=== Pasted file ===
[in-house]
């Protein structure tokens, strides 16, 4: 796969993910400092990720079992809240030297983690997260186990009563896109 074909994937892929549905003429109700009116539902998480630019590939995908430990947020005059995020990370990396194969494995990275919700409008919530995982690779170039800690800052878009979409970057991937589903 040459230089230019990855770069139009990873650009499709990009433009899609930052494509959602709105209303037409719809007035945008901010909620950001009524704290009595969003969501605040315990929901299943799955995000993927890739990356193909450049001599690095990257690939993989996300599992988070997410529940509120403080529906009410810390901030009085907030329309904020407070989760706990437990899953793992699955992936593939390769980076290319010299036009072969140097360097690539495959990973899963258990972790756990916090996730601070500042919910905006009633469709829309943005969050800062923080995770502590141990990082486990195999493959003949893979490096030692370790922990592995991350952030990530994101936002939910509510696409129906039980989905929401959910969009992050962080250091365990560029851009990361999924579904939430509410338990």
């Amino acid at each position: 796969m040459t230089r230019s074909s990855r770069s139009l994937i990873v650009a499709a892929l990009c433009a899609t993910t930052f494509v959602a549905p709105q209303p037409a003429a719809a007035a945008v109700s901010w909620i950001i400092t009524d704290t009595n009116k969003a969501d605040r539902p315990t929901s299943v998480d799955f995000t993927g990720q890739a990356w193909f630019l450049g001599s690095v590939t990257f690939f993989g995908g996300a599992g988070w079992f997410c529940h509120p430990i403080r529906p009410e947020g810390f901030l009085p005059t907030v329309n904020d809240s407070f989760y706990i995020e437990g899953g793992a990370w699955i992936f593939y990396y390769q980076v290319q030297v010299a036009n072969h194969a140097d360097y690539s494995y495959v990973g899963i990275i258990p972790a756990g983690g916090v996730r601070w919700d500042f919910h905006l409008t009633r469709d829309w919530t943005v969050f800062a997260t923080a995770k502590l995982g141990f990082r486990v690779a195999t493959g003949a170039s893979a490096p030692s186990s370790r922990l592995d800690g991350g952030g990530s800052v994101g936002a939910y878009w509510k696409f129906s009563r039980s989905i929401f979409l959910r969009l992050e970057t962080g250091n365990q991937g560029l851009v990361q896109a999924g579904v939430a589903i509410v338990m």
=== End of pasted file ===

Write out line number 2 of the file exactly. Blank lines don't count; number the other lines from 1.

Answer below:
């Protein structure tokens, strides 16, 4: 796969993910400092990720079992809240030297983690997260186990009563896109 074909994937892929549905003429109700009116539902998480630019590939995908430990947020005059995020990370990396194969494995990275919700409008919530995982690779170039800690800052878009979409970057991937589903 040459230089230019990855770069139009990873650009499709990009433009899609930052494509959602709105209303037409719809007035945008901010909620950001009524704290009595969003969501605040315990929901299943799955995000993927890739990356193909450049001599690095990257690939993989996300599992988070997410529940509120403080529906009410810390901030009085907030329309904020407070989760706990437990899953793992699955992936593939390769980076290319010299036009072969140097360097690539495959990973899963258990972790756990916090996730601070500042919910905006009633469709829309943005969050800062923080995770502590141990990082486990195999493959003949893979490096030692370790922990592995991350952030990530994101936002939910509510696409129906039980989905929401959910969009992050962080250091365990560029851009990361999924579904939430509410338990």